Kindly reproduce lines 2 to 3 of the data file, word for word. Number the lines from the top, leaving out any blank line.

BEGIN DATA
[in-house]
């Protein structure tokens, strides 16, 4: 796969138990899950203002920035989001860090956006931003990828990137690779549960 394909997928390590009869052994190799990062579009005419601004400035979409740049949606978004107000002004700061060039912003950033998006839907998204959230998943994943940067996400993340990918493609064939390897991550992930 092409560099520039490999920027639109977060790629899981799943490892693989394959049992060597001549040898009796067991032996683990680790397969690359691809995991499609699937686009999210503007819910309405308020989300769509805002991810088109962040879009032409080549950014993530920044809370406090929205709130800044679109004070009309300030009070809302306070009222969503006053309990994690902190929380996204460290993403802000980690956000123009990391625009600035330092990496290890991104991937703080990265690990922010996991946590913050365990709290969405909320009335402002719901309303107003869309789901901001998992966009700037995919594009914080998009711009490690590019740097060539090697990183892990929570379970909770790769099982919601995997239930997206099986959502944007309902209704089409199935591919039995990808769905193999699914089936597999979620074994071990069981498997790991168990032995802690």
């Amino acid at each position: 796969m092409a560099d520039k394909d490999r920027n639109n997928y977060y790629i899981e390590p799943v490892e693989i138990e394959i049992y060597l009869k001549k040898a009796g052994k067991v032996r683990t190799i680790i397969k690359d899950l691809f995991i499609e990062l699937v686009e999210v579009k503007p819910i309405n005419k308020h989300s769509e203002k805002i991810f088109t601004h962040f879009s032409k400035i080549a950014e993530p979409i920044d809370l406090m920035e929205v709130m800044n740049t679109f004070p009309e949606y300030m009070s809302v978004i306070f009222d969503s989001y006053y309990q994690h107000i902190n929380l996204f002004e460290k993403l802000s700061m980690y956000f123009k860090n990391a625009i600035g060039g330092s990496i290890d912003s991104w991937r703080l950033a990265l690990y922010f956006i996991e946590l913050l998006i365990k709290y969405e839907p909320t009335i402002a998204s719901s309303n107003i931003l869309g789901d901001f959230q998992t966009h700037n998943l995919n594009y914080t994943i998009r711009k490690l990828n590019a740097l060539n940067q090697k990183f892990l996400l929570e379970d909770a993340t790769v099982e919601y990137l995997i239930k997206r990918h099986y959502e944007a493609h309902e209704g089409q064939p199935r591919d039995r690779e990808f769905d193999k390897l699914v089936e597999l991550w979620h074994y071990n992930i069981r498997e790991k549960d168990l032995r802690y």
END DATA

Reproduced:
């Protein structure tokens, strides 16, 4: 796969138990899950203002920035989001860090956006931003990828990137690779549960 394909997928390590009869052994190799990062579009005419601004400035979409740049949606978004107000002004700061060039912003950033998006839907998204959230998943994943940067996400993340990918493609064939390897991550992930 092409560099520039490999920027639109977060790629899981799943490892693989394959049992060597001549040898009796067991032996683990680790397969690359691809995991499609699937686009999210503007819910309405308020989300769509805002991810088109962040879009032409080549950014993530920044809370406090929205709130800044679109004070009309300030009070809302306070009222969503006053309990994690902190929380996204460290993403802000980690956000123009990391625009600035330092990496290890991104991937703080990265690990922010996991946590913050365990709290969405909320009335402002719901309303107003869309789901901001998992966009700037995919594009914080998009711009490690590019740097060539090697990183892990929570379970909770790769099982919601995997239930997206099986959502944007309902209704089409199935591919039995990808769905193999699914089936597999979620074994071990069981498997790991168990032995802690």
């Amino acid at each position: 796969m092409a560099d520039k394909d490999r920027n639109n997928y977060y790629i899981e390590p799943v490892e693989i138990e394959i049992y060597l009869k001549k040898a009796g052994k067991v032996r683990t190799i680790i397969k690359d899950l691809f995991i499609e990062l699937v686009e999210v579009k503007p819910i309405n005419k308020h989300s769509e203002k805002i991810f088109t601004h962040f879009s032409k400035i080549a950014e993530p979409i920044d809370l406090m920035e929205v709130m800044n740049t679109f004070p009309e949606y300030m009070s809302v978004i306070f009222d969503s989001y006053y309990q994690h107000i902190n929380l996204f002004e460290k993403l802000s700061m980690y956000f123009k860090n990391a625009i600035g060039g330092s990496i290890d912003s991104w991937r703080l950033a990265l690990y922010f956006i996991e946590l913050l998006i365990k709290y969405e839907p909320t009335i402002a998204s719901s309303n107003i931003l869309g789901d901001f959230q998992t966009h700037n998943l995919n594009y914080t994943i998009r711009k490690l990828n590019a740097l060539n940067q090697k990183f892990l996400l929570e379970d909770a993340t790769v099982e919601y990137l995997i239930k997206r990918h099986y959502e944007a493609h309902e209704g089409q064939p199935r591919d039995r690779e990808f769905d193999k390897l699914v089936e597999l991550w979620h074994y071990n992930i069981r498997e790991k549960d168990l032995r802690y």